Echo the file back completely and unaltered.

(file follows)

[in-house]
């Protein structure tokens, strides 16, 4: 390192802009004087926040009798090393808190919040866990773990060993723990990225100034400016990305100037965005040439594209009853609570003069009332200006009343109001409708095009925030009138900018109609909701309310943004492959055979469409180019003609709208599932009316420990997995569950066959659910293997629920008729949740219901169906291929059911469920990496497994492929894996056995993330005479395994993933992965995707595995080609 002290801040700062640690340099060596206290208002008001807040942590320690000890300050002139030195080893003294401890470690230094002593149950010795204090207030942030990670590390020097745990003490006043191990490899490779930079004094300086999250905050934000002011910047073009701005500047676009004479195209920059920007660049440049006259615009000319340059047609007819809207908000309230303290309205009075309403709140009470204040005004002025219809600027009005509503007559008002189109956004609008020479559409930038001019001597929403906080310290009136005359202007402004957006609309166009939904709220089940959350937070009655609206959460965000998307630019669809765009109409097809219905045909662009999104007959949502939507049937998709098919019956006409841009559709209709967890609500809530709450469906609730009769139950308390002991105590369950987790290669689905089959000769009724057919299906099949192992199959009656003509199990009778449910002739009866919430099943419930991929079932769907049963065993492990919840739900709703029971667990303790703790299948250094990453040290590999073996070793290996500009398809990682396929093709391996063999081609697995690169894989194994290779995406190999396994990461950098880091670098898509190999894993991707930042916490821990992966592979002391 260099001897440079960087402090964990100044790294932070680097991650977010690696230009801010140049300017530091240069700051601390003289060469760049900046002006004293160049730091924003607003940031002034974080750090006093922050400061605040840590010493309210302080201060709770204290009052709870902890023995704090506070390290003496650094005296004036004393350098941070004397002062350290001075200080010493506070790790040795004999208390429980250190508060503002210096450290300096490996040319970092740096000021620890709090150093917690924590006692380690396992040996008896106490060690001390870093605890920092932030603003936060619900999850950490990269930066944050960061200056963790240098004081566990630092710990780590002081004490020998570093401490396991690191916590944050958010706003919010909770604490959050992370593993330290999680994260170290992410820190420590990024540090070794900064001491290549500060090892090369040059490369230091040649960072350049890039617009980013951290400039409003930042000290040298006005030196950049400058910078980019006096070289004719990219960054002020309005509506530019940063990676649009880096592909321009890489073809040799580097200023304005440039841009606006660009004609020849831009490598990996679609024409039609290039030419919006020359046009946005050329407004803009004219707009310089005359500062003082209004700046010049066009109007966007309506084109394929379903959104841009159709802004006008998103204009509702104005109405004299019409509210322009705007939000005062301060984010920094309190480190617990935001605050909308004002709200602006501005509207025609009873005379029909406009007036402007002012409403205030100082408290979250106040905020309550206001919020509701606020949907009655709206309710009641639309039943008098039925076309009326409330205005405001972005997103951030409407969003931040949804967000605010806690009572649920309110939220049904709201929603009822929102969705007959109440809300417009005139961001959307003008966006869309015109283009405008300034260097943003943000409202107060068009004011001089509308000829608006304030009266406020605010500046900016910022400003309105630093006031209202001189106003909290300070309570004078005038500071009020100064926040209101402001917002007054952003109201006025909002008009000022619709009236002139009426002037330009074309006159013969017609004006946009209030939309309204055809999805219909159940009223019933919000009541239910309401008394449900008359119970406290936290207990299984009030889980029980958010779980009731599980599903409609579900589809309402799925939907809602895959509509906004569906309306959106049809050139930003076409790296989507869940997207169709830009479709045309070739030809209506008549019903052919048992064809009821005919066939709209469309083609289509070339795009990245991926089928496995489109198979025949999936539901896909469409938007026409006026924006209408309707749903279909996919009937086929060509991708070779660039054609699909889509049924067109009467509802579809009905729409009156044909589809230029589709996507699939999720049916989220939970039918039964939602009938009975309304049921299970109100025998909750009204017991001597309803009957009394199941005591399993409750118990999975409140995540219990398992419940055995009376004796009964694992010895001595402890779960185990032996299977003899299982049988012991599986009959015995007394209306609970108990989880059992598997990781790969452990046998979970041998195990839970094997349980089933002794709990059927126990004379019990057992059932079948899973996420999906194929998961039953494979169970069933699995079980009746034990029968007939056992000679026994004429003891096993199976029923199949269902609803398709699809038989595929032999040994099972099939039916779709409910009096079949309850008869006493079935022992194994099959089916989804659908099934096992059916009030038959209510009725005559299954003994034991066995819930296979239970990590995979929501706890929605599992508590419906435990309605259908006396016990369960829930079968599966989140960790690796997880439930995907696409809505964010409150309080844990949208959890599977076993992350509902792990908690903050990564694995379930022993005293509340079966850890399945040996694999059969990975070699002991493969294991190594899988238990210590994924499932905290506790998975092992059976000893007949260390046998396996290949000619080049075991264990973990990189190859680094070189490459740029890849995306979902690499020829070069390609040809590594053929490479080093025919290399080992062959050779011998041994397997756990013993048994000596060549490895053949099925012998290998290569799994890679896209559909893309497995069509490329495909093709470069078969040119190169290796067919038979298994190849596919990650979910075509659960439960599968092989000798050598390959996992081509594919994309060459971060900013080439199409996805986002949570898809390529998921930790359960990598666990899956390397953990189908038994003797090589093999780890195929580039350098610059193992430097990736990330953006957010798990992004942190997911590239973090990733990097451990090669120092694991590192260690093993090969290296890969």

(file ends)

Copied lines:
[in-house]
């Protein structure tokens, strides 16, 4: 390192802009004087926040009798090393808190919040866990773990060993723990990225100034400016990305100037965005040439594209009853609570003069009332200006009343109001409708095009925030009138900018109609909701309310943004492959055979469409180019003609709208599932009316420990997995569950066959659910293997629920008729949740219901169906291929059911469920990496497994492929894996056995993330005479395994993933992965995707595995080609 002290801040700062640690340099060596206290208002008001807040942590320690000890300050002139030195080893003294401890470690230094002593149950010795204090207030942030990670590390020097745990003490006043191990490899490779930079004094300086999250905050934000002011910047073009701005500047676009004479195209920059920007660049440049006259615009000319340059047609007819809207908000309230303290309205009075309403709140009470204040005004002025219809600027009005509503007559008002189109956004609008020479559409930038001019001597929403906080310290009136005359202007402004957006609309166009939904709220089940959350937070009655609206959460965000998307630019669809765009109409097809219905045909662009999104007959949502939507049937998709098919019956006409841009559709209709967890609500809530709450469906609730009769139950308390002991105590369950987790290669689905089959000769009724057919299906099949192992199959009656003509199990009778449910002739009866919430099943419930991929079932769907049963065993492990919840739900709703029971667990303790703790299948250094990453040290590999073996070793290996500009398809990682396929093709391996063999081609697995690169894989194994290779995406190999396994990461950098880091670098898509190999894993991707930042916490821990992966592979002391 260099001897440079960087402090964990100044790294932070680097991650977010690696230009801010140049300017530091240069700051601390003289060469760049900046002006004293160049730091924003607003940031002034974080750090006093922050400061605040840590010493309210302080201060709770204290009052709870902890023995704090506070390290003496650094005296004036004393350098941070004397002062350290001075200080010493506070790790040795004999208390429980250190508060503002210096450290300096490996040319970092740096000021620890709090150093917690924590006692380690396992040996008896106490060690001390870093605890920092932030603003936060619900999850950490990269930066944050960061200056963790240098004081566990630092710990780590002081004490020998570093401490396991690191916590944050958010706003919010909770604490959050992370593993330290999680994260170290992410820190420590990024540090070794900064001491290549500060090892090369040059490369230091040649960072350049890039617009980013951290400039409003930042000290040298006005030196950049400058910078980019006096070289004719990219960054002020309005509506530019940063990676649009880096592909321009890489073809040799580097200023304005440039841009606006660009004609020849831009490598990996679609024409039609290039030419919006020359046009946005050329407004803009004219707009310089005359500062003082209004700046010049066009109007966007309506084109394929379903959104841009159709802004006008998103204009509702104005109405004299019409509210322009705007939000005062301060984010920094309190480190617990935001605050909308004002709200602006501005509207025609009873005379029909406009007036402007002012409403205030100082408290979250106040905020309550206001919020509701606020949907009655709206309710009641639309039943008098039925076309009326409330205005405001972005997103951030409407969003931040949804967000605010806690009572649920309110939220049904709201929603009822929102969705007959109440809300417009005139961001959307003008966006869309015109283009405008300034260097943003943000409202107060068009004011001089509308000829608006304030009266406020605010500046900016910022400003309105630093006031209202001189106003909290300070309570004078005038500071009020100064926040209101402001917002007054952003109201006025909002008009000022619709009236002139009426002037330009074309006159013969017609004006946009209030939309309204055809999805219909159940009223019933919000009541239910309401008394449900008359119970406290936290207990299984009030889980029980958010779980009731599980599903409609579900589809309402799925939907809602895959509509906004569906309306959106049809050139930003076409790296989507869940997207169709830009479709045309070739030809209506008549019903052919048992064809009821005919066939709209469309083609289509070339795009990245991926089928496995489109198979025949999936539901896909469409938007026409006026924006209408309707749903279909996919009937086929060509991708070779660039054609699909889509049924067109009467509802579809009905729409009156044909589809230029589709996507699939999720049916989220939970039918039964939602009938009975309304049921299970109100025998909750009204017991001597309803009957009394199941005591399993409750118990999975409140995540219990398992419940055995009376004796009964694992010895001595402890779960185990032996299977003899299982049988012991599986009959015995007394209306609970108990989880059992598997990781790969452990046998979970041998195990839970094997349980089933002794709990059927126990004379019990057992059932079948899973996420999906194929998961039953494979169970069933699995079980009746034990029968007939056992000679026994004429003891096993199976029923199949269902609803398709699809038989595929032999040994099972099939039916779709409910009096079949309850008869006493079935022992194994099959089916989804659908099934096992059916009030038959209510009725005559299954003994034991066995819930296979239970990590995979929501706890929605599992508590419906435990309605259908006396016990369960829930079968599966989140960790690796997880439930995907696409809505964010409150309080844990949208959890599977076993992350509902792990908690903050990564694995379930022993005293509340079966850890399945040996694999059969990975070699002991493969294991190594899988238990210590994924499932905290506790998975092992059976000893007949260390046998396996290949000619080049075991264990973990990189190859680094070189490459740029890849995306979902690499020829070069390609040809590594053929490479080093025919290399080992062959050779011998041994397997756990013993048994000596060549490895053949099925012998290998290569799994890679896209559909893309497995069509490329495909093709470069078969040119190169290796067919038979298994190849596919990650979910075509659960439960599968092989000798050598390959996992081509594919994309060459971060900013080439199409996805986002949570898809390529998921930790359960990598666990899956390397953990189908038994003797090589093999780890195929580039350098610059193992430097990736990330953006957010798990992004942190997911590239973090990733990097451990090669120092694991590192260690093993090969290296890969």